Ever suffered the long haul getting your team to change the way they do things?
Most leaders have.
It’s frustrating, but the idea that leadership means you can get your people to do what you want is a myth.
Let me qualify that. Changing simple things is pretty straight forward, but if you want something that involves a change in mindset, life becomes more difficult.
What do you want?
Whether you want something easy or hard, the first step is always to say what you want.
I know it sounds obvious. But the number one reason people don’t do what’s expected of them is … they don’t know what’s expected of them.
For simple changes, just letting the team in on the secret might get things off and running, lickety-split.
Shifting mindsets though – to improve customer service or to be more innovative, say – can feel like a wrestling match. But change isn’t an opponent, it’s something to bring in to your corner.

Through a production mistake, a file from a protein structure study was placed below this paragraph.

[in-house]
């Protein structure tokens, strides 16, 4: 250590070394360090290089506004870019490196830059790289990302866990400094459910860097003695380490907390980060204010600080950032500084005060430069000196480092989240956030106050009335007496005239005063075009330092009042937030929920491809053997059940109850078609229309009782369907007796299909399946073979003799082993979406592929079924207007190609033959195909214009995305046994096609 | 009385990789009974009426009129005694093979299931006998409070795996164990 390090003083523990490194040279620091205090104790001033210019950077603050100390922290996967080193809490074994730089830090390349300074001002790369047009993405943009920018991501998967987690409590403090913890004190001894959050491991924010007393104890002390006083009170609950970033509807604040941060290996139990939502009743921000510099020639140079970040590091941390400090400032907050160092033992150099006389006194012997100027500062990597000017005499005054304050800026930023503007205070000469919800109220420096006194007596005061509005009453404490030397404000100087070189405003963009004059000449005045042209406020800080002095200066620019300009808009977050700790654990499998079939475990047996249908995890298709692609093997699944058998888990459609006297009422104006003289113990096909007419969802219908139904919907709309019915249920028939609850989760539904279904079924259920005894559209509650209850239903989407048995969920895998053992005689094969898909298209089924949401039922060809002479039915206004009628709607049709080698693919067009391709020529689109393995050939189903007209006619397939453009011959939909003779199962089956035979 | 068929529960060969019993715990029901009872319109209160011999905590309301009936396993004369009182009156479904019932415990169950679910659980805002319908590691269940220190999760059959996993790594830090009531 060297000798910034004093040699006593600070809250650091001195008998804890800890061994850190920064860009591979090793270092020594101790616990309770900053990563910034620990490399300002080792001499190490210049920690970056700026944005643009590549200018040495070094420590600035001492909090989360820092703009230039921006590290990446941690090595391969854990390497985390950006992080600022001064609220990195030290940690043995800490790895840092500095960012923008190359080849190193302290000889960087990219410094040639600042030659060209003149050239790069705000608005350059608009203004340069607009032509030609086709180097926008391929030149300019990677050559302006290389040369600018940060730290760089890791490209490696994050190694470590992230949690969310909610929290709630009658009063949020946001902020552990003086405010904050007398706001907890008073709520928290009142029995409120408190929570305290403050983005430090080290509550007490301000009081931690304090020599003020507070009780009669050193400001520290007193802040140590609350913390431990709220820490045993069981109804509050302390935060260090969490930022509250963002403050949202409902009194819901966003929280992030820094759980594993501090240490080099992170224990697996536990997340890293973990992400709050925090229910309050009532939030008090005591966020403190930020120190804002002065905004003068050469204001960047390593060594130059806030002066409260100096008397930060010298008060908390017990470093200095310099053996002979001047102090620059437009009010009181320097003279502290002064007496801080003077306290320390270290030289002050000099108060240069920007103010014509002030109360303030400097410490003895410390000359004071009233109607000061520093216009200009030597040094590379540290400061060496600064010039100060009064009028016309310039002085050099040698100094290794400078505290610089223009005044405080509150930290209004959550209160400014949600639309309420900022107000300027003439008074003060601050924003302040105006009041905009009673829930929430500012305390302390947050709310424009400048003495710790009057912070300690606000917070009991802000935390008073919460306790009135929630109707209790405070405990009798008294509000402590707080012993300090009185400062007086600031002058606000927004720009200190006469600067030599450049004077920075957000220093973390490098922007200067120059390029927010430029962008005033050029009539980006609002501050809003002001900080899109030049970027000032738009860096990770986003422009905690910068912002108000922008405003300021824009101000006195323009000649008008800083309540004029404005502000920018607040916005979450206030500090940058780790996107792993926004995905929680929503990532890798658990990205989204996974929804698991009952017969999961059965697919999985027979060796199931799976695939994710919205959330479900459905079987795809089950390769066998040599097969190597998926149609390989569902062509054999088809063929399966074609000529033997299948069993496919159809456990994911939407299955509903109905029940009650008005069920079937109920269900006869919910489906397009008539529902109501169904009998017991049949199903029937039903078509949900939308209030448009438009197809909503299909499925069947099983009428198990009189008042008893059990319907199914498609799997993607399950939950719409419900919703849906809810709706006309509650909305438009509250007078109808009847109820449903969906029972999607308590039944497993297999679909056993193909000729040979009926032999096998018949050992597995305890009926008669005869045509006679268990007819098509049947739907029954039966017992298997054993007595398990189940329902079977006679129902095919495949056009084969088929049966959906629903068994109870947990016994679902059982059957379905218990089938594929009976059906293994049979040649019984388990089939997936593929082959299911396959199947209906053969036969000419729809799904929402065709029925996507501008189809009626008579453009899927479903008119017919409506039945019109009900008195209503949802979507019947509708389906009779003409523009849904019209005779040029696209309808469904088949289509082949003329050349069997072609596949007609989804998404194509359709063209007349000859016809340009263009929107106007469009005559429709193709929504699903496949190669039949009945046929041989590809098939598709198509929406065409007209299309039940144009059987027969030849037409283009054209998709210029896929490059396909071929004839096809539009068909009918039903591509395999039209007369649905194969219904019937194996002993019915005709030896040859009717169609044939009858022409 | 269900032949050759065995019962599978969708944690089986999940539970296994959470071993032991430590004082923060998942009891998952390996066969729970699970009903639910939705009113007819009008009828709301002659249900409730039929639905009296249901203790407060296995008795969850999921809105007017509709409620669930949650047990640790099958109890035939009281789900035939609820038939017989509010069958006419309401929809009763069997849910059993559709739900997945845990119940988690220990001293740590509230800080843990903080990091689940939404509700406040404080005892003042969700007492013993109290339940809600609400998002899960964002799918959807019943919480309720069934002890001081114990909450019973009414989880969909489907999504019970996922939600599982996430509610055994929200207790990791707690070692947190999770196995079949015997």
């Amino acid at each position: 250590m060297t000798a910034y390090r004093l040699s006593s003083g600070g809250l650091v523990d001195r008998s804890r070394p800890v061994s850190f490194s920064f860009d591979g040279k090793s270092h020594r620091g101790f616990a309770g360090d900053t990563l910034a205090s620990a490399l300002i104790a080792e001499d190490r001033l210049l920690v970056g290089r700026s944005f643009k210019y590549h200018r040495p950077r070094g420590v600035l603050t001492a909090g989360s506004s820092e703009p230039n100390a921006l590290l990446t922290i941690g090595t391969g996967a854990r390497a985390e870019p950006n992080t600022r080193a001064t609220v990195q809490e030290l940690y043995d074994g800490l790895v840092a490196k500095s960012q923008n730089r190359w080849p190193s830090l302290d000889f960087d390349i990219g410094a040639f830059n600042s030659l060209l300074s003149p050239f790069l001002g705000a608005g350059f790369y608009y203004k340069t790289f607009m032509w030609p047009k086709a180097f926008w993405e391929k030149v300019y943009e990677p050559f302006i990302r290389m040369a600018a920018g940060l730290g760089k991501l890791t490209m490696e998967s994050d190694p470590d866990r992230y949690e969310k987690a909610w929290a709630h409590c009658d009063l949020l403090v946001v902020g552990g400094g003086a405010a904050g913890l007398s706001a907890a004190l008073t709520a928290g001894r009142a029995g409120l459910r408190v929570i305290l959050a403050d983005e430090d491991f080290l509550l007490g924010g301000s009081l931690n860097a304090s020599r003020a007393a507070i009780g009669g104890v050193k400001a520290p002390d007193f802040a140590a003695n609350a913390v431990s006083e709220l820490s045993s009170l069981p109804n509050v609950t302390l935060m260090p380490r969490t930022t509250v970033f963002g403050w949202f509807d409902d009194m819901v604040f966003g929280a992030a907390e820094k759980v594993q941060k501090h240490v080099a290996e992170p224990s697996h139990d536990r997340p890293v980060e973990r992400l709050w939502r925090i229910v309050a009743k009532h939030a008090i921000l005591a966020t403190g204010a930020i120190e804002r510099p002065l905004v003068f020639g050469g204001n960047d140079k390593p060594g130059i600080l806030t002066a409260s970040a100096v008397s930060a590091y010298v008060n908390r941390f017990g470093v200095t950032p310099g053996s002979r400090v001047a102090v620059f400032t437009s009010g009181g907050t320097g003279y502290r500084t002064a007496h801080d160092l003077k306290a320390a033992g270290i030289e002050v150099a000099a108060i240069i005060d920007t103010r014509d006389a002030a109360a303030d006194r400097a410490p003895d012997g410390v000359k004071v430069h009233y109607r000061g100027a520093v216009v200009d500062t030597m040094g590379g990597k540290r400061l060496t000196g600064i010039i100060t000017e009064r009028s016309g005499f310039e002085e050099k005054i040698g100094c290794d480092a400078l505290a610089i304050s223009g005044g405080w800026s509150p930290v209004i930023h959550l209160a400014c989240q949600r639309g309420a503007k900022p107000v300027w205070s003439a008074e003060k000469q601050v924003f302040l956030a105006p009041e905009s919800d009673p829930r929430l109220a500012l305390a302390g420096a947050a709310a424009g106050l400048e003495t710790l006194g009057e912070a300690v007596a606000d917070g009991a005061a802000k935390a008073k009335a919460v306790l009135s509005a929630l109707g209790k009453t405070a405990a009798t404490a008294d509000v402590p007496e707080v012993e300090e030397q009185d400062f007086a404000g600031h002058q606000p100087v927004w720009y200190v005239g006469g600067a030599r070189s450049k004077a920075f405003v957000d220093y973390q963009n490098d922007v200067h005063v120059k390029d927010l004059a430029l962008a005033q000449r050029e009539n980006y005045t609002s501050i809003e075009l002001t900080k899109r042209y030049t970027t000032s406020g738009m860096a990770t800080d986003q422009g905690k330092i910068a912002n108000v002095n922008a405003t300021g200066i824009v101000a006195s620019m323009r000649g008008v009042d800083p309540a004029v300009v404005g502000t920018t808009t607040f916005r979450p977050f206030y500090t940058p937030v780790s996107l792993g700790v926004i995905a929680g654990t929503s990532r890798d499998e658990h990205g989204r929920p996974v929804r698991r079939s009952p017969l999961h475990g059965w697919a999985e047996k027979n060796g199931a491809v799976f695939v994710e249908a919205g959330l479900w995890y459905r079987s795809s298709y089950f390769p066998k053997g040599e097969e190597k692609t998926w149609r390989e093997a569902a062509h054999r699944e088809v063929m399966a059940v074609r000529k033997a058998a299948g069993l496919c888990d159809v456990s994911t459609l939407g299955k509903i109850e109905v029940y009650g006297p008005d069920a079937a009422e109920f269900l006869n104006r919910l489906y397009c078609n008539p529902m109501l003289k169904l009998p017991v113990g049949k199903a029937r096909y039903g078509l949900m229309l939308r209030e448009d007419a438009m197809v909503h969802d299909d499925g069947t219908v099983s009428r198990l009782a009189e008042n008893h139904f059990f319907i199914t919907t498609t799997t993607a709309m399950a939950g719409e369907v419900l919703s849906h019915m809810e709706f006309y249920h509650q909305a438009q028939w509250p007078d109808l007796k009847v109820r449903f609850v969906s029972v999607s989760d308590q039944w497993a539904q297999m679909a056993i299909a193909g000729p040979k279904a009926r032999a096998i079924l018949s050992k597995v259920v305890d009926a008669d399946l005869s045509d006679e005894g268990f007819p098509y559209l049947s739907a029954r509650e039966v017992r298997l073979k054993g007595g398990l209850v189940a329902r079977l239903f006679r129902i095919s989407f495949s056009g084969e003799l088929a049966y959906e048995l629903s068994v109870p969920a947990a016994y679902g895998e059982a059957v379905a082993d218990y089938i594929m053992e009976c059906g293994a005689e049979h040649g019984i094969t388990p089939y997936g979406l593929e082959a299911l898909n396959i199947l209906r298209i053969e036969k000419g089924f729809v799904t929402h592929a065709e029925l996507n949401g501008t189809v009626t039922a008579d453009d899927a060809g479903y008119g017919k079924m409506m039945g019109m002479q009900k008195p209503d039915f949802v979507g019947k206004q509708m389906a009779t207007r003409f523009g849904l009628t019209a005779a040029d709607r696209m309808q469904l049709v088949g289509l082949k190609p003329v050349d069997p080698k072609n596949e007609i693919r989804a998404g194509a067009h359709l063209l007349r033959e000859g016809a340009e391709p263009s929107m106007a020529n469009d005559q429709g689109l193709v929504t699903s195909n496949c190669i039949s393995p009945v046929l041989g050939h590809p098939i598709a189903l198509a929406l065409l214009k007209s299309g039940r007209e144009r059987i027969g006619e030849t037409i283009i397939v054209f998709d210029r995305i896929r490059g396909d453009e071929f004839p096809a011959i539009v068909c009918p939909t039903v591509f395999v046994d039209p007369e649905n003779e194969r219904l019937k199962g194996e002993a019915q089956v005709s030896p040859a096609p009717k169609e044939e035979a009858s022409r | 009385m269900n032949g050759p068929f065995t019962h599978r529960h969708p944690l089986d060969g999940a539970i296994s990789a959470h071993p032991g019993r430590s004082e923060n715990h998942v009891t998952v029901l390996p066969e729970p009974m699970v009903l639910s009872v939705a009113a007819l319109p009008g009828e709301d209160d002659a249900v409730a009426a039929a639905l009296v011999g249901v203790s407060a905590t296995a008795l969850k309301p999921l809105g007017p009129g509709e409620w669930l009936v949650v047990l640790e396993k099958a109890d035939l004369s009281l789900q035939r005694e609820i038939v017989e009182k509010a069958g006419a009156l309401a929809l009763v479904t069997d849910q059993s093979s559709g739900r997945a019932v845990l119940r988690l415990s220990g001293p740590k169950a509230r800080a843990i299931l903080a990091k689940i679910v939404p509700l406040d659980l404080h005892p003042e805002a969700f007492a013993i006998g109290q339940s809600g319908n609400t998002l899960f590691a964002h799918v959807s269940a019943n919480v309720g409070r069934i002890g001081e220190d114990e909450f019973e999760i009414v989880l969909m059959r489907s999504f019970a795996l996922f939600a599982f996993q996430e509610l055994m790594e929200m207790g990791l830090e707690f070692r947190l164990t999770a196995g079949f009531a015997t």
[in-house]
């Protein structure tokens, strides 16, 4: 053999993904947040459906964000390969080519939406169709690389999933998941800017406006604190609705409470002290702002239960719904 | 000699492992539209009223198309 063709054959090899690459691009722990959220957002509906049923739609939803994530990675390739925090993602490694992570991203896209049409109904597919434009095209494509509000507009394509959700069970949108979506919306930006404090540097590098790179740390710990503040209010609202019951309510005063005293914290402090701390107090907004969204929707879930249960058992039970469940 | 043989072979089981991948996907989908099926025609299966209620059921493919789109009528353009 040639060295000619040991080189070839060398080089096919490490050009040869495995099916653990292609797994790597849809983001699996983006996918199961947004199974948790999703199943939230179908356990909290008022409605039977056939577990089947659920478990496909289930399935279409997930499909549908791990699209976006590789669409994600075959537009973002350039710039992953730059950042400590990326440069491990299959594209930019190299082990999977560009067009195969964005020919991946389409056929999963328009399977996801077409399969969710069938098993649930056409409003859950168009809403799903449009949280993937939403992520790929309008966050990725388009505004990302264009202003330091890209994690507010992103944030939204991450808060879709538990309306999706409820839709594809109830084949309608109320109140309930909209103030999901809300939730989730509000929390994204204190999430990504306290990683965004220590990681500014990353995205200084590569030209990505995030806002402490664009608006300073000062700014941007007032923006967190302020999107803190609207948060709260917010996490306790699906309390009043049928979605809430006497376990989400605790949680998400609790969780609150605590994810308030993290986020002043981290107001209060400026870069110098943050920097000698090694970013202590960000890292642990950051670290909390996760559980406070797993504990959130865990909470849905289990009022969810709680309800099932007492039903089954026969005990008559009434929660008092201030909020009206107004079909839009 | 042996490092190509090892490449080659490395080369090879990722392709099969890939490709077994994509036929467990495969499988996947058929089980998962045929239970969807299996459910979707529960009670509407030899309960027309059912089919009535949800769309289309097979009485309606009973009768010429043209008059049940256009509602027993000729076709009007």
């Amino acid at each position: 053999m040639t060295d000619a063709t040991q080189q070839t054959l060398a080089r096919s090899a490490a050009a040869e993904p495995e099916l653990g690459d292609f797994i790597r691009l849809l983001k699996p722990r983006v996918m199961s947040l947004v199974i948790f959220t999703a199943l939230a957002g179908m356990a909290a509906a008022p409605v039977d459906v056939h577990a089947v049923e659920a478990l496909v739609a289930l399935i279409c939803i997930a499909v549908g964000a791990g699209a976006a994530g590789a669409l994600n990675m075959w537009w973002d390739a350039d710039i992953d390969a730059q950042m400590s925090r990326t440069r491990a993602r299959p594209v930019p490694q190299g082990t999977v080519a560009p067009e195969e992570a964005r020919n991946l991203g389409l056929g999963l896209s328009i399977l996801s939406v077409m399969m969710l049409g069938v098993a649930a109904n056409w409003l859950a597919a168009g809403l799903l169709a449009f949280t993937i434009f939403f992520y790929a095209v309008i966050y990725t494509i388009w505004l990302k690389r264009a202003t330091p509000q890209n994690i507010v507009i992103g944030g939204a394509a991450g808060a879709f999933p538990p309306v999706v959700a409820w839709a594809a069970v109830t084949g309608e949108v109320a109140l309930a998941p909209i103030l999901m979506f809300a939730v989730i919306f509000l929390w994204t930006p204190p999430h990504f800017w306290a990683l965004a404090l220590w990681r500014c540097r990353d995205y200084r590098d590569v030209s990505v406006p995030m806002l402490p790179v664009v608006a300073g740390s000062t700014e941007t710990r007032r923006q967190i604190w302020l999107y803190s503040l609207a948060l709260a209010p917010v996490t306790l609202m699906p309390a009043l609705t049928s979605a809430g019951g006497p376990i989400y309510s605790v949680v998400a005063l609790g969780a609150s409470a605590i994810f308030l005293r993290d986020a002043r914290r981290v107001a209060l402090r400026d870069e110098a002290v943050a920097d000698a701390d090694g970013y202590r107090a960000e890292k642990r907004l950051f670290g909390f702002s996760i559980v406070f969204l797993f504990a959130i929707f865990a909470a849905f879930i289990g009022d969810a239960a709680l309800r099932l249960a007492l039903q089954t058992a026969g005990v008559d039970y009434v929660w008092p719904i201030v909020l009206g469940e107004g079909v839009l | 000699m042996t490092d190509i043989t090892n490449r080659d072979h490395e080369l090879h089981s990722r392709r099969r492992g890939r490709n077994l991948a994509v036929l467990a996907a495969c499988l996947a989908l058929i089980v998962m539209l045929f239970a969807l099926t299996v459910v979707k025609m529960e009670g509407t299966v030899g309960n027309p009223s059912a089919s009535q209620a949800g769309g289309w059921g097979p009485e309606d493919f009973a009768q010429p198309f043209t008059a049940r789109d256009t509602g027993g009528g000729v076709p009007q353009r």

I don’t think you’ll find motivation is the hurdle. Most people want to do a good job. More often the barrier is a simple lack of understanding. Listen hard, and you might just hear your people saying, “I don’t know what [customer service/being innovative/any other conceptual change] means in my job. How. Do. I. Do. That?”
Show and Tell
In other words, a speech (or ten) that simply urges an abstract change might sound like it’s full of good ideas, but it’s probably just noise.
Put your message in context with home-grown stories that show what you mean. It’s the difference between showing and telling, between parables and commandments.
For example, for better customer service, tell tales about heroes. “Did you hear about Brian? He drove home on his lunch break to pick up a jacket to lend to a customer who’d lost his own in an airport snafu?”
Using parables gives change a human face. They show what you want in real life situations, and they break down complex concepts like “improve customer service” into simple and easy actions.